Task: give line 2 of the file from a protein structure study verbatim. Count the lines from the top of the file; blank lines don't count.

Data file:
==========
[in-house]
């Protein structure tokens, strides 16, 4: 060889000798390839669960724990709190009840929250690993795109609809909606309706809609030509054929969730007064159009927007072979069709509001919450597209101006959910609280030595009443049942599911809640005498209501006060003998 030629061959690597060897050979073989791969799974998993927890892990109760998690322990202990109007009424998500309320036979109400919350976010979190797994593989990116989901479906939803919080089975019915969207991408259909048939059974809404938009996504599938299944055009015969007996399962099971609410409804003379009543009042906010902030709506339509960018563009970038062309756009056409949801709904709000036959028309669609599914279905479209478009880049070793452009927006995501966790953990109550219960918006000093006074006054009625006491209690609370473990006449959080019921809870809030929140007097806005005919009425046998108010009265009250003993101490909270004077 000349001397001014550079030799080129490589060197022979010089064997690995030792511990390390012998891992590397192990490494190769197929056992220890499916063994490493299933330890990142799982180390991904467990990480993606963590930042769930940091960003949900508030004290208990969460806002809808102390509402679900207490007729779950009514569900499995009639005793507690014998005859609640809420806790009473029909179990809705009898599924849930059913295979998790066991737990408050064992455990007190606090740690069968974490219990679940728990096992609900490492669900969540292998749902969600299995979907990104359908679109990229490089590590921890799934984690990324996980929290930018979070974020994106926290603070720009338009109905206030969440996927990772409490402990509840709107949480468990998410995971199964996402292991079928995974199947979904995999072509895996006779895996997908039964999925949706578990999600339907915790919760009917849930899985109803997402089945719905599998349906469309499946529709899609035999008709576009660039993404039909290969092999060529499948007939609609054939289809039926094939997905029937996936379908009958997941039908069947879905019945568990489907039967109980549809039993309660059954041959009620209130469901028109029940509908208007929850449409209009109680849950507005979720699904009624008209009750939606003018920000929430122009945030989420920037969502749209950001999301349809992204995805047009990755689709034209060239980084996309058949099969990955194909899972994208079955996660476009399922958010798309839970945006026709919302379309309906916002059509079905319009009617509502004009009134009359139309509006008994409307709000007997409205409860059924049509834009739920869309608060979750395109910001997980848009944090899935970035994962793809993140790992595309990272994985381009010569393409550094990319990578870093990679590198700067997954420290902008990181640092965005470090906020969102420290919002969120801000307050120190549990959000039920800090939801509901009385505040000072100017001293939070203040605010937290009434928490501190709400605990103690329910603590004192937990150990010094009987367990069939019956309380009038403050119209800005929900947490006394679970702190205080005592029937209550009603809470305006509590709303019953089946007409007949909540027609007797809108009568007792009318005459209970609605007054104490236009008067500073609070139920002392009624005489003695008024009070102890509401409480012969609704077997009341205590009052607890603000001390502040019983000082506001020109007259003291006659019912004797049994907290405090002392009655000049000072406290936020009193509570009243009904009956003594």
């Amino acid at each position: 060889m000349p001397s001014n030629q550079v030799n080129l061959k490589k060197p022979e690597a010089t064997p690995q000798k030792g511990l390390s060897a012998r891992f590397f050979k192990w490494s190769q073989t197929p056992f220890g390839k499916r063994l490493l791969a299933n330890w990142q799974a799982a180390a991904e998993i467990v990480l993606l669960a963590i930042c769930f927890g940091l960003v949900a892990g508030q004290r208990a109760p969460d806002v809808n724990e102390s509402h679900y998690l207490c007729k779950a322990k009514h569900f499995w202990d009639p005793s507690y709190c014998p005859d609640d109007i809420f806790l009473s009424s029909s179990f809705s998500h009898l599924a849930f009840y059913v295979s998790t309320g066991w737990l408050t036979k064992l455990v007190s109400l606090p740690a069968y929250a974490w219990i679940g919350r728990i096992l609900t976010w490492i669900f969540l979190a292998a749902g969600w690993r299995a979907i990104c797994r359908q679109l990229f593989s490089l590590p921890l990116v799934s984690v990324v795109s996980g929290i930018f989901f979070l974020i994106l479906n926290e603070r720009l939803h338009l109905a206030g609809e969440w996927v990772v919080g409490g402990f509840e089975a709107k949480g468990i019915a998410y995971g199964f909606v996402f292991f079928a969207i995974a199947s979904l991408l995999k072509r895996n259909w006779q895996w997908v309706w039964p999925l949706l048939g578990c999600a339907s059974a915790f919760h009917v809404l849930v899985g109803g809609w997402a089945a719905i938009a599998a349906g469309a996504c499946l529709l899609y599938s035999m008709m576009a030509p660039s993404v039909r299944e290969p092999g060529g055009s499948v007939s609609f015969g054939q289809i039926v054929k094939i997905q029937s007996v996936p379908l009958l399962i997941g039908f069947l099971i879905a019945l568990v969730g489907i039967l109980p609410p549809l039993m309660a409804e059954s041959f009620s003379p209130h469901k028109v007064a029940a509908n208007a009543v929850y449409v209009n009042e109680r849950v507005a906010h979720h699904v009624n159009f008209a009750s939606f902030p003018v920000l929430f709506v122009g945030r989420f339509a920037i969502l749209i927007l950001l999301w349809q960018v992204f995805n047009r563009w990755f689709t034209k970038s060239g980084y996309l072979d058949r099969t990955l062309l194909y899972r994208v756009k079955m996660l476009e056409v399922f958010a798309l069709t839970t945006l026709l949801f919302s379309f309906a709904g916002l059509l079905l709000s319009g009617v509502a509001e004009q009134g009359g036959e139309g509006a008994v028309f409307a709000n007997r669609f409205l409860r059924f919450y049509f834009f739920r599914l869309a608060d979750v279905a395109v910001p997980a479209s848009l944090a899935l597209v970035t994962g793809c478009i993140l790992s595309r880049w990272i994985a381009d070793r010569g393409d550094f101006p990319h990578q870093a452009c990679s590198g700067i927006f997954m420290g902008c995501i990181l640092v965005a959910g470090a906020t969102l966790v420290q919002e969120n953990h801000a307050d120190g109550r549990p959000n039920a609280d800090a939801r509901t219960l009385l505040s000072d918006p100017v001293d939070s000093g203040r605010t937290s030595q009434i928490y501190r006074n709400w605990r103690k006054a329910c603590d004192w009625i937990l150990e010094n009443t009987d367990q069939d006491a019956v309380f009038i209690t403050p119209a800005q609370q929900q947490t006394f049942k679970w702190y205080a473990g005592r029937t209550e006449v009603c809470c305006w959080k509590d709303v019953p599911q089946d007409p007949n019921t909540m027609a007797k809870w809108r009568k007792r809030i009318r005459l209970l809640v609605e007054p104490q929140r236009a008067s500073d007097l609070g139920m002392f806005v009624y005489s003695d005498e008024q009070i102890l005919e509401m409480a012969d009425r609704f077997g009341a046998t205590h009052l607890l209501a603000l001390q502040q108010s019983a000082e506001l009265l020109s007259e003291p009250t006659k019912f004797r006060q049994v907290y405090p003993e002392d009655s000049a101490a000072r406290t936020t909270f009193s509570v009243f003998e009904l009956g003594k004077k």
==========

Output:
């Protein structure tokens, strides 16, 4: 060889000798390839669960724990709190009840929250690993795109609809909606309706809609030509054929969730007064159009927007072979069709509001919450597209101006959910609280030595009443049942599911809640005498209501006060003998 030629061959690597060897050979073989791969799974998993927890892990109760998690322990202990109007009424998500309320036979109400919350976010979190797994593989990116989901479906939803919080089975019915969207991408259909048939059974809404938009996504599938299944055009015969007996399962099971609410409804003379009543009042906010902030709506339509960018563009970038062309756009056409949801709904709000036959028309669609599914279905479209478009880049070793452009927006995501966790953990109550219960918006000093006074006054009625006491209690609370473990006449959080019921809870809030929140007097806005005919009425046998108010009265009250003993101490909270004077 000349001397001014550079030799080129490589060197022979010089064997690995030792511990390390012998891992590397192990490494190769197929056992220890499916063994490493299933330890990142799982180390991904467990990480993606963590930042769930940091960003949900508030004290208990969460806002809808102390509402679900207490007729779950009514569900499995009639005793507690014998005859609640809420806790009473029909179990809705009898599924849930059913295979998790066991737990408050064992455990007190606090740690069968974490219990679940728990096992609900490492669900969540292998749902969600299995979907990104359908679109990229490089590590921890799934984690990324996980929290930018979070974020994106926290603070720009338009109905206030969440996927990772409490402990509840709107949480468990998410995971199964996402292991079928995974199947979904995999072509895996006779895996997908039964999925949706578990999600339907915790919760009917849930899985109803997402089945719905599998349906469309499946529709899609035999008709576009660039993404039909290969092999060529499948007939609609054939289809039926094939997905029937996936379908009958997941039908069947879905019945568990489907039967109980549809039993309660059954041959009620209130469901028109029940509908208007929850449409209009109680849950507005979720699904009624008209009750939606003018920000929430122009945030989420920037969502749209950001999301349809992204995805047009990755689709034209060239980084996309058949099969990955194909899972994208079955996660476009399922958010798309839970945006026709919302379309309906916002059509079905319009009617509502004009009134009359139309509006008994409307709000007997409205409860059924049509834009739920869309608060979750395109910001997980848009944090899935970035994962793809993140790992595309990272994985381009010569393409550094990319990578870093990679590198700067997954420290902008990181640092965005470090906020969102420290919002969120801000307050120190549990959000039920800090939801509901009385505040000072100017001293939070203040605010937290009434928490501190709400605990103690329910603590004192937990150990010094009987367990069939019956309380009038403050119209800005929900947490006394679970702190205080005592029937209550009603809470305006509590709303019953089946007409007949909540027609007797809108009568007792009318005459209970609605007054104490236009008067500073609070139920002392009624005489003695008024009070102890509401409480012969609704077997009341205590009052607890603000001390502040019983000082506001020109007259003291006659019912004797049994907290405090002392009655000049000072406290936020009193509570009243009904009956003594």